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More Than 22,000 Dead After Burma Cyclones

From a highly incensed Associated Press:

Myanmar cyclone death toll soars past 22,000: state radio

YANGON, Myanmar – The cyclone death toll soared above 22,000 on Tuesday and more than 41,000 others were missing as foreign countries mobilized to rush in aid after the country’s deadliest storm on record, state radio reported.

Up to 1 million people may be homeless after Cyclone Nargis hit the Southeast Asian nation, also known as Burma, early Saturday. Some villages have been almost totally eradicated and vast rice-growing areas are wiped out, the World Food Program said.

Images from state television showed large trees and electricity poles sprawled across roads and roofless houses ringed by large sheets of water in the Irrawaddy River delta region, which is regarded as Myanmar’s rice bowl.

“From the reports we are getting, entire villages have been flattened and the final death toll may be huge,” Mac Pieczowski, who heads the International Organization for Migration office in Yangon, said in a statement…

Myanmar’s military regime has signaled it will welcome aid supplies for victims of a devastating cyclone, the U.N. said Tuesday, clearing the way for a major relief operation from international organizations.

But U.N. workers were still awaiting their visas to enter the country, said Elisabeth Byrs of the U.N. Office for the Coordination of Humanitarian Affairs.

“The government has shown a certain openness so far,” Byrs said. “We hope that we will get the visas as soon as possible, in the coming hours. I think the authorities have understood the seriousness of the situation and that they will act accordingly.”

The appeal for outside assistance was unusual for Myanmar’s ruling generals, who have long been suspicious of international organizations and closely controlled their activities. Several agencies, including the International Red Cross and Doctors Without Borders, have limited their presence as a consequence.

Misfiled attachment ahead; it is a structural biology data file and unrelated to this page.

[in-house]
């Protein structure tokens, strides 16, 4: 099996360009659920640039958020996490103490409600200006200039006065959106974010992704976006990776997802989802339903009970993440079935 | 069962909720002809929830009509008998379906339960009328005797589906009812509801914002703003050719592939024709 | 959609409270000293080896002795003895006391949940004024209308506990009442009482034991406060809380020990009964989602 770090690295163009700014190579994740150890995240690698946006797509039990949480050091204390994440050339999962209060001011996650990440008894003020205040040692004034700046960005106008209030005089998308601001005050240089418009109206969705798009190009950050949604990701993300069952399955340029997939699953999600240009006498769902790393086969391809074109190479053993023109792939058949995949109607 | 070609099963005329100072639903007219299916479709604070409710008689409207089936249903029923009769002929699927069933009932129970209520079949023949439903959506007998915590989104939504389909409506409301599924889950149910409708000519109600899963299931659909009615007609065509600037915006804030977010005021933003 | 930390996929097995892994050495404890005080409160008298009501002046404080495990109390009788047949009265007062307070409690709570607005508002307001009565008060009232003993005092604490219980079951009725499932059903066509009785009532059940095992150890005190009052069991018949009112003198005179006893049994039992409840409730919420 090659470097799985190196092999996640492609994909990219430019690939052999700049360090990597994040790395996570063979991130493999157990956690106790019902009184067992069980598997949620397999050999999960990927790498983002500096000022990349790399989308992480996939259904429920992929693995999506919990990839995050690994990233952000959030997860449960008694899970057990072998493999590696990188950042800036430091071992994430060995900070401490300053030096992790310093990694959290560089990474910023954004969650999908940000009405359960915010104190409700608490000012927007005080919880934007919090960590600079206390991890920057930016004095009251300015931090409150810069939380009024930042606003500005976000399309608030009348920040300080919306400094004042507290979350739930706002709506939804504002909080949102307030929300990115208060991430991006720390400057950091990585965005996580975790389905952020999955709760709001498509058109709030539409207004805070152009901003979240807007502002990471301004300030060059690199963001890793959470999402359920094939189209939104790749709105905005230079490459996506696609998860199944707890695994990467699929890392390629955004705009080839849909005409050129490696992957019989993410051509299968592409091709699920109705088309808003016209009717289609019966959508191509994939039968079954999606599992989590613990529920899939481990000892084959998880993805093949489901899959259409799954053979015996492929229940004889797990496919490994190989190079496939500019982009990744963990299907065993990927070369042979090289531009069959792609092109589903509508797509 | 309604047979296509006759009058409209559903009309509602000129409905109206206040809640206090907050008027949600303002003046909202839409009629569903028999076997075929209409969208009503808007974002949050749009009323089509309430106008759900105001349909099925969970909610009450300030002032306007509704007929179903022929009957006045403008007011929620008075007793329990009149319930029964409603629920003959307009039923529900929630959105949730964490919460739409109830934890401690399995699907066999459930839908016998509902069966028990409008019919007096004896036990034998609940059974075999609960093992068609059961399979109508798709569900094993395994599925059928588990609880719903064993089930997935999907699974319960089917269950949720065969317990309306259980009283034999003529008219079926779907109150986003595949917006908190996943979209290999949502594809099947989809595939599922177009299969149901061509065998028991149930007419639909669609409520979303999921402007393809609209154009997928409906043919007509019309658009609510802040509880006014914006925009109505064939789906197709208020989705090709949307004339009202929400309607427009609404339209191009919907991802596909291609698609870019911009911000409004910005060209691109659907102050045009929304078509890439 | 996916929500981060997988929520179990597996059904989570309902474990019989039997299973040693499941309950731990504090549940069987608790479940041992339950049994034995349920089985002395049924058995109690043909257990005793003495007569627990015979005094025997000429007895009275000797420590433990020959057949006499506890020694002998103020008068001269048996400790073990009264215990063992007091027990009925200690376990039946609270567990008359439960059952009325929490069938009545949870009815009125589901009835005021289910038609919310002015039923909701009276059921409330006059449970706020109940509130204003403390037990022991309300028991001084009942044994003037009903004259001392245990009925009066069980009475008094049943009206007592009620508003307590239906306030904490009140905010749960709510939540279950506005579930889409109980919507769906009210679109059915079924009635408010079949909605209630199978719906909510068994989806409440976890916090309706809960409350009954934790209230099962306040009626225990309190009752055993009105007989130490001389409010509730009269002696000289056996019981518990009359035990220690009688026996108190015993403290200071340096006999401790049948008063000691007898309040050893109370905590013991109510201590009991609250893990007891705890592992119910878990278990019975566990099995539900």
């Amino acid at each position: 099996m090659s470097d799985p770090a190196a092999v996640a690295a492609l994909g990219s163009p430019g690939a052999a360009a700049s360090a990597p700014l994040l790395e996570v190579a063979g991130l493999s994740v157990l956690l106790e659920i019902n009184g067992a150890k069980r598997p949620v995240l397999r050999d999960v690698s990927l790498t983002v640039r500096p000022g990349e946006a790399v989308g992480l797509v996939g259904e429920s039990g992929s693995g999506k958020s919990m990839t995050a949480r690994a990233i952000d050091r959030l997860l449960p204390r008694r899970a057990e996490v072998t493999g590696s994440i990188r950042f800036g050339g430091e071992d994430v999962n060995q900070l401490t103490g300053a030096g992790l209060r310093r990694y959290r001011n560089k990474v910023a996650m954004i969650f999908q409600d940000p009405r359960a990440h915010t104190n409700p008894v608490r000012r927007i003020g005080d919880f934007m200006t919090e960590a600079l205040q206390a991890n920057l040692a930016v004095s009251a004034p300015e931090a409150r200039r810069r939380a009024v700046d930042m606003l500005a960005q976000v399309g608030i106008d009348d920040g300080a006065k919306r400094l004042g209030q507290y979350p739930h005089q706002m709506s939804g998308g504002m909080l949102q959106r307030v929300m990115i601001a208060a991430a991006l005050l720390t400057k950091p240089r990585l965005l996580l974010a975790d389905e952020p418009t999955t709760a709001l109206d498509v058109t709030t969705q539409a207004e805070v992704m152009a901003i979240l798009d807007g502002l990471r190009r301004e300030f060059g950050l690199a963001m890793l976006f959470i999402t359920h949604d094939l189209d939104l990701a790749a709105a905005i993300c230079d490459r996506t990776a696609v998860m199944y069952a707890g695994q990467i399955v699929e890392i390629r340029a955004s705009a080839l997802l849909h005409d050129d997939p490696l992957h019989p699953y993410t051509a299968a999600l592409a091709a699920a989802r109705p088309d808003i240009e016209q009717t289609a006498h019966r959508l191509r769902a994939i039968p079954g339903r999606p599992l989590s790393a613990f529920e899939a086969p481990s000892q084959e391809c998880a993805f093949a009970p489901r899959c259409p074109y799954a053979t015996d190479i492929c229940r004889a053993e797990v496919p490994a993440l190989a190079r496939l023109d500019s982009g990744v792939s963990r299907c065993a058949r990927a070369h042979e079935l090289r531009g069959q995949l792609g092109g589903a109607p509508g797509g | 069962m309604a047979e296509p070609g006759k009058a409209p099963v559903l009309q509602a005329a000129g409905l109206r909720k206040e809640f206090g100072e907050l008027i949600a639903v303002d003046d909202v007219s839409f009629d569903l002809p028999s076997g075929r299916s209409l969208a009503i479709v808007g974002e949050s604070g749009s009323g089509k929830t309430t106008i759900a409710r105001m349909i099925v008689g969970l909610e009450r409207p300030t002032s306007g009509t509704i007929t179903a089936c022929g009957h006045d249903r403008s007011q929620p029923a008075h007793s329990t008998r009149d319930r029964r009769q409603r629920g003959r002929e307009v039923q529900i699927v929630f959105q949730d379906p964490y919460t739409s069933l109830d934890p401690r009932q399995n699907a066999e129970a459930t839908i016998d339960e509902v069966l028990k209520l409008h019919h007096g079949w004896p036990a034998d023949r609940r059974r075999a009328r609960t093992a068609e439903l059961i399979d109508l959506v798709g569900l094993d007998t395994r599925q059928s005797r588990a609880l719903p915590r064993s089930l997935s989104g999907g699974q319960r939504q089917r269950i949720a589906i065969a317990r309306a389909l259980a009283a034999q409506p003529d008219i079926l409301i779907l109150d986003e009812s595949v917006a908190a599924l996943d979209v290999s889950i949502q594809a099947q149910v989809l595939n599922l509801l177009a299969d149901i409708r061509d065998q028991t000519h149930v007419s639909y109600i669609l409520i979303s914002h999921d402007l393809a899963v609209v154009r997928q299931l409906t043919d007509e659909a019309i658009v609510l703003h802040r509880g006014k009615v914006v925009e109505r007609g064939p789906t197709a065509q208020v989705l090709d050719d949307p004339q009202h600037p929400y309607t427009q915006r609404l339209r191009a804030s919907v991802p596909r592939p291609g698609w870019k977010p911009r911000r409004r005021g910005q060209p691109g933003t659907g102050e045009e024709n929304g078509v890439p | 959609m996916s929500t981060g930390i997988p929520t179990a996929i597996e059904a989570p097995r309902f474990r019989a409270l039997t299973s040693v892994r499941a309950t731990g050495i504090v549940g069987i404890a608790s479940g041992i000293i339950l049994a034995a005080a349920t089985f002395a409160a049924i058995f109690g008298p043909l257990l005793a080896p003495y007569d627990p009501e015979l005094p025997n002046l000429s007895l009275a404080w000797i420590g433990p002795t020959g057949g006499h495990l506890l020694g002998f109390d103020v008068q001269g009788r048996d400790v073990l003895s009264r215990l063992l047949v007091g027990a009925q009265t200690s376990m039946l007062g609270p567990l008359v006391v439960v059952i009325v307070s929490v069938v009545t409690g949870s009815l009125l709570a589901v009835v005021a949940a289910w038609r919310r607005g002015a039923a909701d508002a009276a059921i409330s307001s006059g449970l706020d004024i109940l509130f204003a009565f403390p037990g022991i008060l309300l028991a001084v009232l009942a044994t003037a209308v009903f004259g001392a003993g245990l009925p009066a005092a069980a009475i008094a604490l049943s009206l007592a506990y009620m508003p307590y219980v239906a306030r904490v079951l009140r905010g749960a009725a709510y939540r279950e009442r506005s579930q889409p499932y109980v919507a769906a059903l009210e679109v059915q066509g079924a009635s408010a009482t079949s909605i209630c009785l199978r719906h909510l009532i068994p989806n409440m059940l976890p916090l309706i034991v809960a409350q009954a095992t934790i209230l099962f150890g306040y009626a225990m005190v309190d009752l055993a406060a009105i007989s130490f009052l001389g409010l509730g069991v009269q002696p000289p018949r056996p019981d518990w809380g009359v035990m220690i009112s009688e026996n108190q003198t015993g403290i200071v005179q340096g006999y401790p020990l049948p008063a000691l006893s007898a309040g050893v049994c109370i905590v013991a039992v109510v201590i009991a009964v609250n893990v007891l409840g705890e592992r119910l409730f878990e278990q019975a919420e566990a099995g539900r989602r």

Allowing any major influx of foreigners could carry risks for the military, injecting unwanted outside influence and giving the aid givers rather than the junta credit for a recovery.

However, keeping out international aid would focus blame squarely on the military should it fail to restore peoples’ livelihoods.

Some aid agencies reported their assessment teams had reached some areas of the largely isolated region but said getting in supplies and large numbers of aid workers would be difficult.

The cyclone came only a week ahead of a key referendum on a constitution that Myanmar’s military leaders hoped would go smoothly in its favor, despite opposition from the country’s feisty pro-democracy movement. However, the disaster could stir the already tense political situation.

State radio also said that Saturday’s vote would be delayed until May 24 in 40 of 45 townships in the Yangon area and seven in the Irrawaddy delta, which took the brunt of the weekend storm. It indicated that the balloting would proceed in other areas as scheduled…

So now we will have days of people who could not find Myanmar (or even Burma) on a clearly labeled map telling us that this is the fault of global warming, the Bush administration and FEMA.

Of course there are just no other possible explanations.

This article was posted by Steve on Tuesday, May 6th, 2008. Comments are currently closed.

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